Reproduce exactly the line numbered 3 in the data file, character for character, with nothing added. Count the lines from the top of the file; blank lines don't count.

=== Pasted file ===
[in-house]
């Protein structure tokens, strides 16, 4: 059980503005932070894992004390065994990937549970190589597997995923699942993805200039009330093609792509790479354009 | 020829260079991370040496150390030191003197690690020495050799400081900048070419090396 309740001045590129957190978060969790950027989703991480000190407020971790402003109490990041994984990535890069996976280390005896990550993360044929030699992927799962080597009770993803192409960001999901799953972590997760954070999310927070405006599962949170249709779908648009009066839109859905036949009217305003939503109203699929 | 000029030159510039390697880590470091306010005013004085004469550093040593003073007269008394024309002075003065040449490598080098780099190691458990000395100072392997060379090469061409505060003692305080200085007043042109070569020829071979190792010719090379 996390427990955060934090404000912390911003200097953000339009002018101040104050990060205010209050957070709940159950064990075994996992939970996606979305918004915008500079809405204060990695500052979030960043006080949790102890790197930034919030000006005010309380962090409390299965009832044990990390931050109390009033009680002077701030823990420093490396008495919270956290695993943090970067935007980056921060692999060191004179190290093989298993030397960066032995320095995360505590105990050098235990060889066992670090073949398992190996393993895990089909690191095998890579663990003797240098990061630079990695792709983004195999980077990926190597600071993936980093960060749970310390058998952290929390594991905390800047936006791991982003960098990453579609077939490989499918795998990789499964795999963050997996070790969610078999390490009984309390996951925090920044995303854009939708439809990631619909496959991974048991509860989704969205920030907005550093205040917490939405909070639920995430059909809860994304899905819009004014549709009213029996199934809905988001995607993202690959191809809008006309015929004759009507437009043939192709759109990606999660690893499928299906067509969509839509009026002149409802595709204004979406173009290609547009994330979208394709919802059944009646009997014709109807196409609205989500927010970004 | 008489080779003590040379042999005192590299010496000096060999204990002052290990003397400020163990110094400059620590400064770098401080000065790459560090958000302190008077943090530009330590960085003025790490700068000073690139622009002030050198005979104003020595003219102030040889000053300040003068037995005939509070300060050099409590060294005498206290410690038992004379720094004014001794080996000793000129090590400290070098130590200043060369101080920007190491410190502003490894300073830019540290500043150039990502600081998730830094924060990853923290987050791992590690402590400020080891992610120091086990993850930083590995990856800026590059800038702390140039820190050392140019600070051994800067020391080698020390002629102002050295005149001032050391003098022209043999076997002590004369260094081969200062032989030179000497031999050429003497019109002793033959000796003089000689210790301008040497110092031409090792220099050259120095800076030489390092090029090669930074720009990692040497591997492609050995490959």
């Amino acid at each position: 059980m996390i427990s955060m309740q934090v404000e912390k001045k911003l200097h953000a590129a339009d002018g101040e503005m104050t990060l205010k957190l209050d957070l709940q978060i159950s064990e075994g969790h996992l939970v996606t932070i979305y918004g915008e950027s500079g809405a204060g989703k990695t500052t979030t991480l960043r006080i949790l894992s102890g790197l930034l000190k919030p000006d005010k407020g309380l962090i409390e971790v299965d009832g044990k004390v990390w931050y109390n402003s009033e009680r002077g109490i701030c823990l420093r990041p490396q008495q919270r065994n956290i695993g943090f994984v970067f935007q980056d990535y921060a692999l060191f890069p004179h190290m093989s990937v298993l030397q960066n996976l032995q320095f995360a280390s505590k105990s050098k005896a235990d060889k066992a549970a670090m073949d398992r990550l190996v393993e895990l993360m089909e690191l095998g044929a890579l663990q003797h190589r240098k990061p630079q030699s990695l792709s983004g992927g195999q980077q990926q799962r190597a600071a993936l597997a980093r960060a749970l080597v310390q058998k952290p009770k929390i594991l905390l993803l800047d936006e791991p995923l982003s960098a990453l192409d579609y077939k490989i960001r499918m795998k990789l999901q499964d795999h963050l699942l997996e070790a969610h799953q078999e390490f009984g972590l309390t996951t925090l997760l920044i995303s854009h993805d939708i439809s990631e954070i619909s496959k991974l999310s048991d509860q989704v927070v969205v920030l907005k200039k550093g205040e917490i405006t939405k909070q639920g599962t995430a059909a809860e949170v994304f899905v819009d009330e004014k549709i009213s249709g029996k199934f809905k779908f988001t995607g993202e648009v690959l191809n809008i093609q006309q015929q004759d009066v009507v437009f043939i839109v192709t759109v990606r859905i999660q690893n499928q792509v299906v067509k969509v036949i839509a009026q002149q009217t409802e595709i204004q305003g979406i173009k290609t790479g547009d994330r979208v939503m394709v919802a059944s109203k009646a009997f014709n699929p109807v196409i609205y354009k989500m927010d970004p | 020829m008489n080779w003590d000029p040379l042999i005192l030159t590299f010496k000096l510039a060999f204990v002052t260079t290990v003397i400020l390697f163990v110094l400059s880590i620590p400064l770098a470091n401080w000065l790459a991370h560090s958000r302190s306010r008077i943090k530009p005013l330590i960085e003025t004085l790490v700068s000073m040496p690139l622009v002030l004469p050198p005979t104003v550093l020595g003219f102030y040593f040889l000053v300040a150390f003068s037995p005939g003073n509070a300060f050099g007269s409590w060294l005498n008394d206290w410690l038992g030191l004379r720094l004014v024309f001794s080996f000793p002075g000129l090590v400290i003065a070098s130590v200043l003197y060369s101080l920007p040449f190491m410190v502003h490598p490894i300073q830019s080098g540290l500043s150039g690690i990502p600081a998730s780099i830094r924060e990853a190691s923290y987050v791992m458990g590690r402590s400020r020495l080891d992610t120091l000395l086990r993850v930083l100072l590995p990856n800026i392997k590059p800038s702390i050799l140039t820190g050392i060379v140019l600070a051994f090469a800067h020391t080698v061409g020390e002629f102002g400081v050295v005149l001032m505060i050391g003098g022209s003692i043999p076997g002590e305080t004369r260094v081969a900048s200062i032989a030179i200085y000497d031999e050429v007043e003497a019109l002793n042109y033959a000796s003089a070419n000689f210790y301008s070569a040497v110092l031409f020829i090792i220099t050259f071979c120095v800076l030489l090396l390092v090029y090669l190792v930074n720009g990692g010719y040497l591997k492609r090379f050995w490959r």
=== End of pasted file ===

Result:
């Amino acid at each position: 059980m996390i427990s955060m309740q934090v404000e912390k001045k911003l200097h953000a590129a339009d002018g101040e503005m104050t990060l205010k957190l209050d957070l709940q978060i159950s064990e075994g969790h996992l939970v996606t932070i979305y918004g915008e950027s500079g809405a204060g989703k990695t500052t979030t991480l960043r006080i949790l894992s102890g790197l930034l000190k919030p000006d005010k407020g309380l962090i409390e971790v299965d009832g044990k004390v990390w931050y109390n402003s009033e009680r002077g109490i701030c823990l420093r990041p490396q008495q919270r065994n956290i695993g943090f994984v970067f935007q980056d990535y921060a692999l060191f890069p004179h190290m093989s990937v298993l030397q960066n996976l032995q320095f995360a280390s505590k105990s050098k005896a235990d060889k066992a549970a670090m073949d398992r990550l190996v393993e895990l993360m089909e690191l095998g044929a890579l663990q003797h190589r240098k990061p630079q030699s990695l792709s983004g992927g195999q980077q990926q799962r190597a600071a993936l597997a980093r960060a749970l080597v310390q058998k952290p009770k929390i594991l905390l993803l800047d936006e791991p995923l982003s960098a990453l192409d579609y077939k490989i960001r499918m795998k990789l999901q499964d795999h963050l699942l997996e070790a969610h799953q078999e390490f009984g972590l309390t996951t925090l997760l920044i995303s854009h993805d939708i439809s990631e954070i619909s496959k991974l999310s048991d509860q989704v927070v969205v920030l907005k200039k550093g205040e917490i405006t939405k909070q639920g599962t995430a059909a809860e949170v994304f899905v819009d009330e004014k549709i009213s249709g029996k199934f809905k779908f988001t995607g993202e648009v690959l191809n809008i093609q006309q015929q004759d009066v009507v437009f043939i839109v192709t759109v990606r859905i999660q690893n499928q792509v299906v067509k969509v036949i839509a009026q002149q009217t409802e595709i204004q305003g979406i173009k290609t790479g547009d994330r979208v939503m394709v919802a059944s109203k009646a009997f014709n699929p109807v196409i609205y354009k989500m927010d970004p | 020829m008489n080779w003590d000029p040379l042999i005192l030159t590299f010496k000096l510039a060999f204990v002052t260079t290990v003397i400020l390697f163990v110094l400059s880590i620590p400064l770098a470091n401080w000065l790459a991370h560090s958000r302190s306010r008077i943090k530009p005013l330590i960085e003025t004085l790490v700068s000073m040496p690139l622009v002030l004469p050198p005979t104003v550093l020595g003219f102030y040593f040889l000053v300040a150390f003068s037995p005939g003073n509070a300060f050099g007269s409590w060294l005498n008394d206290w410690l038992g030191l004379r720094l004014v024309f001794s080996f000793p002075g000129l090590v400290i003065a070098s130590v200043l003197y060369s101080l920007p040449f190491m410190v502003h490598p490894i300073q830019s080098g540290l500043s150039g690690i990502p600081a998730s780099i830094r924060e990853a190691s923290y987050v791992m458990g590690r402590s400020r020495l080891d992610t120091l000395l086990r993850v930083l100072l590995p990856n800026i392997k590059p800038s702390i050799l140039t820190g050392i060379v140019l600070a051994f090469a800067h020391t080698v061409g020390e002629f102002g400081v050295v005149l001032m505060i050391g003098g022209s003692i043999p076997g002590e305080t004369r260094v081969a900048s200062i032989a030179i200085y000497d031999e050429v007043e003497a019109l002793n042109y033959a000796s003089a070419n000689f210790y301008s070569a040497v110092l031409f020829i090792i220099t050259f071979c120095v800076l030489l090396l390092v090029y090669l190792v930074n720009g990692g010719y040497l591997k492609r090379f050995w490959r």